A new 37-storey office and retail building by Francis-Jones Morehen Thorp (FJMT), to be erected on Sydney’s main thoroughfare, will be one of Australia’s first fully LED-lit commercial office buildings with a closed cavity façade.
200 George Street was designed by FJMT as part of a City of Sydney Design Excellence competition and was the successful project ahead of strong proposals from Architectus and Collins and Turner architects.
Renders of the building show that it will rise into the Sydney skyline in dual curvilinear forms wrapping a single rectangular core and will feature a completely glazed curtain wall. Its colour, a warm orange hue, derives from the internal timber and sandstone elements that penetrate the clear glass.
Developers Mirvac and AMP Capital have said that the building will be completely LED-lit and are expecting this to reduce lighting energy consumption by between 30-50 per cent, although their release didn’t say which lighting setup these figures were compared to.
The switch to LED lighting, says Mirvac, also means that tenants can expect to change their tubes only once every 12 years.
“There will be tangible energy savings, but the most impressive gains are to be found in the life of the LED,” said Mirvac’s David Rolls.
“The current standard T5 Troffer light tubes have a life of around two years, whereas LED lights have a greater than 10 year life cycle. This has major implications for reducing maintenance costs and will lead to a significant reduction in land-fill.”
In terms of design elements, FJMT have called on a relatively new shading system that incorporates a triple glass-paned and closed cavity façade. Whereas commercial buildings generally use double-glazed windows, 200 George Street will have three panes of glass; one exterior and two interior, incorporating interstitial timber blinds within the cavity of the exterior panes.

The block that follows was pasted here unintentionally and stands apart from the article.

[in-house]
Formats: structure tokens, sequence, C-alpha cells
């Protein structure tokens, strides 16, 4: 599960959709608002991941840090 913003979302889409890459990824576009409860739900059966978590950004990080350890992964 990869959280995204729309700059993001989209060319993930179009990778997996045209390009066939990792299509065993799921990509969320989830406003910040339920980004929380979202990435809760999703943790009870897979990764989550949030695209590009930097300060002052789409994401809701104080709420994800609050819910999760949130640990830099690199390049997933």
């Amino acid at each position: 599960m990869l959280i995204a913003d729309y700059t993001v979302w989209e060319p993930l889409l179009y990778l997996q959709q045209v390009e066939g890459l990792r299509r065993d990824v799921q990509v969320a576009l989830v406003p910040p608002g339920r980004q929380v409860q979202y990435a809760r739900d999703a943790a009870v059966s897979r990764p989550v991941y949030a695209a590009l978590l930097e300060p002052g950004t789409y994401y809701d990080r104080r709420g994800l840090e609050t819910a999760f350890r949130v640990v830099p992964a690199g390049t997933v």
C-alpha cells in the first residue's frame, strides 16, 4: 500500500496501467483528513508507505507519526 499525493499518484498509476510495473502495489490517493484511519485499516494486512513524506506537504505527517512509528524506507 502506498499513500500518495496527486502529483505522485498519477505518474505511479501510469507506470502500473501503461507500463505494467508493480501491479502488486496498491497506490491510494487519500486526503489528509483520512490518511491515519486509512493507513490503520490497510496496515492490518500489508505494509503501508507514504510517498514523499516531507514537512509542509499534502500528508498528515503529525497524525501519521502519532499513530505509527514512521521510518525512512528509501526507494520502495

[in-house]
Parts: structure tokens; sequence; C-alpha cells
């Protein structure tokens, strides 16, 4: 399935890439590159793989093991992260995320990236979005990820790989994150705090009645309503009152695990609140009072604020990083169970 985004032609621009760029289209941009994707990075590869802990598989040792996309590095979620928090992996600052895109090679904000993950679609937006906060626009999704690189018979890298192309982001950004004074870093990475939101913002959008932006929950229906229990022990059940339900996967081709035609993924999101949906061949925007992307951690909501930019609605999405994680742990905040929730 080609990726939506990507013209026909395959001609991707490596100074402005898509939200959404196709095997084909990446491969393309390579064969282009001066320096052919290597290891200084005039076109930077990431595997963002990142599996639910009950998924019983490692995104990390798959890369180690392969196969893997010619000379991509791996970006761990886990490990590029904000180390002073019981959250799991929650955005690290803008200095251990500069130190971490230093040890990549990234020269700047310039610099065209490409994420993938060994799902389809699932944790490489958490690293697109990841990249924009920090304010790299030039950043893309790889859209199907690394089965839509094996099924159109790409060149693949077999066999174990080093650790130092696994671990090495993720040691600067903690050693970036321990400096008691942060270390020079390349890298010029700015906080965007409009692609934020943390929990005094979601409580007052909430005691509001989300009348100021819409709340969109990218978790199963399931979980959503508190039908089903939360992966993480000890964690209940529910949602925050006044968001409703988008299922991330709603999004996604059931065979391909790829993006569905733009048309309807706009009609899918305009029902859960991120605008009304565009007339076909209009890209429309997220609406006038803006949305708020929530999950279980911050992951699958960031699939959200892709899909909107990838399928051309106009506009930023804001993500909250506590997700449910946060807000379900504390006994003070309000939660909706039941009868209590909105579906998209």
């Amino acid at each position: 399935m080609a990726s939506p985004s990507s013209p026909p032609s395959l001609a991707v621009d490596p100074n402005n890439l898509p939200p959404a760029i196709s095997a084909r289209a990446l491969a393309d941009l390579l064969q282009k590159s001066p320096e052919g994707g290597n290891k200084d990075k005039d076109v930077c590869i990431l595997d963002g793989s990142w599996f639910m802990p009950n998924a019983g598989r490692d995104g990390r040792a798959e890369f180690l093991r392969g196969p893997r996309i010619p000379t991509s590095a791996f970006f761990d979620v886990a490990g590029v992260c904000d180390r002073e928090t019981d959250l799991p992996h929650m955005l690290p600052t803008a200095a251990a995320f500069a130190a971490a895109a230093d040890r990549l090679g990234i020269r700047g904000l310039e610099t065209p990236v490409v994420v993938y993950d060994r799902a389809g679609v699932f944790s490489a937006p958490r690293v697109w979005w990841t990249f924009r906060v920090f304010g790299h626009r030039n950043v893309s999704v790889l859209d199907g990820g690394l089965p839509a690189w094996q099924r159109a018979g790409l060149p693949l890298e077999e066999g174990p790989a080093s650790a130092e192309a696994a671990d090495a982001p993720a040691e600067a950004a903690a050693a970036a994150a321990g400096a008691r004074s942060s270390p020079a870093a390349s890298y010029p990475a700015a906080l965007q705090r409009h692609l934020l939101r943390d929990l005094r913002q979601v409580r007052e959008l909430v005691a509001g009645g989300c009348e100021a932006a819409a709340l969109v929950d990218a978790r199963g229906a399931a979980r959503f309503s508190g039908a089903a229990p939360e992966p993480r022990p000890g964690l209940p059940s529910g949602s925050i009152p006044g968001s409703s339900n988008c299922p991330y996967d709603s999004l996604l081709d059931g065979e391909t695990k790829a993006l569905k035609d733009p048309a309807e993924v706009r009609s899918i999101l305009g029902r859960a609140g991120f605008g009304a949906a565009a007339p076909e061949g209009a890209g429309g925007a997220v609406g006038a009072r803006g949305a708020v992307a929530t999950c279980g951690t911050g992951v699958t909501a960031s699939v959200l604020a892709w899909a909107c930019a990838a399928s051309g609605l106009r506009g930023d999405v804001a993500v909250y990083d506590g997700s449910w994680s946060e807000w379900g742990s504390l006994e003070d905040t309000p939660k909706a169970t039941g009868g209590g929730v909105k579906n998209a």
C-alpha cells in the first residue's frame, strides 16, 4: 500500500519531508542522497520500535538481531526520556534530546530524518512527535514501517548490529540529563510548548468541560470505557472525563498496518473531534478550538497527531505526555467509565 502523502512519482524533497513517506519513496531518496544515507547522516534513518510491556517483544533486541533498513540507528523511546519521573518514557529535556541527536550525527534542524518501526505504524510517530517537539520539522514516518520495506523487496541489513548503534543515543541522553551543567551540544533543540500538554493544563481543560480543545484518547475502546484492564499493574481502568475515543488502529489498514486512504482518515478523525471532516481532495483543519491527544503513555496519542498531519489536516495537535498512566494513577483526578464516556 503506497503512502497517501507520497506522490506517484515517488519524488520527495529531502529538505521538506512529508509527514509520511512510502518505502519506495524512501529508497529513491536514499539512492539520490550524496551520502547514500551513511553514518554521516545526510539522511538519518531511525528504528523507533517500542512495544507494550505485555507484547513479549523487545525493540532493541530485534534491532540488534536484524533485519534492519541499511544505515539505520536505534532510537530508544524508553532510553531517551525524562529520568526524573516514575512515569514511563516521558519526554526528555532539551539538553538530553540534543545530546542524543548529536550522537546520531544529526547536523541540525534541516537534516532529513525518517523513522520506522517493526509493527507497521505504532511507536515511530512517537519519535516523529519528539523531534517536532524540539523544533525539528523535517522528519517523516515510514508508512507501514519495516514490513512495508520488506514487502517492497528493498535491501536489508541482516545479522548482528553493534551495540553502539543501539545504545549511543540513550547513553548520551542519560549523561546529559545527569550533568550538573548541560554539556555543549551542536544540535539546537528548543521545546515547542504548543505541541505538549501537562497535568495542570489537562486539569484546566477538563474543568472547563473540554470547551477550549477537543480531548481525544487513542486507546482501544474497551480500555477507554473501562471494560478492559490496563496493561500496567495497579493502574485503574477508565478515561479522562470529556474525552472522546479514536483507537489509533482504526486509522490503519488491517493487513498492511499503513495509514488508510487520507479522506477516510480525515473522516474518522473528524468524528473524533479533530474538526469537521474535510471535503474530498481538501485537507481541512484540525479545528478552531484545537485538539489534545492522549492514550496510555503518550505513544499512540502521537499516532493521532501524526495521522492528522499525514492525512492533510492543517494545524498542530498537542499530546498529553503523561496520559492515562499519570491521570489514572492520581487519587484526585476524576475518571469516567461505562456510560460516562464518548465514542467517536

Mirvac have called this the first Australian example of a closed cavity façade, although the Flinders University Building at Tonsley Park, South Australia designed by HASSELL, which is nearing completion, also looks to have incorporated a bespoke closed cavity façade.
FJMT’s Richard Francis-Jones has called it the most advanced façade system achievable in the world today.
“It’s a first for Australia in that it’s a triple layer glass system with a pressurised cavity and it’s the first time in the world that wood louvres have been used in a system like that,” he said in an interview with the ABC.
“It means that we have an envelope with huge pieces of glass that brings light deep into the building and yet has such a high insulation and energy performance.”
“The units arrive on site in three layers of glass which have pumped pressurised cavities to keep the dust out.
“Within that cavity are wooden louvres, beautiful timber louvres, that are automatically manipulated by the building’s control system in relation to the position of the sun.”
Francis-Jones notes that even when the louvres are completely closed, so as to block-out the western sun, the timber still emits a heat insulated glowing light into the interiors.
Other lighting technology innovations also being used throughout 200 George Street include daylight harvesting to reduce energy consumption where natural light is sufficient around the perimeter of the floor, and a central computerised lighting control system.
The building incorporates an active chilled beam system and a varying airflow volume system. It will also encourage tenants to use environmental means of transport by offering only 63 car parking spaces for the entire building and over 300 bicycle spaces.
The project is targeting a 5 Star Green Star rating and 5 star NABERS Energy rating and is expected to be completed mid-2016.
Watch the fly-through video from Mirvac below: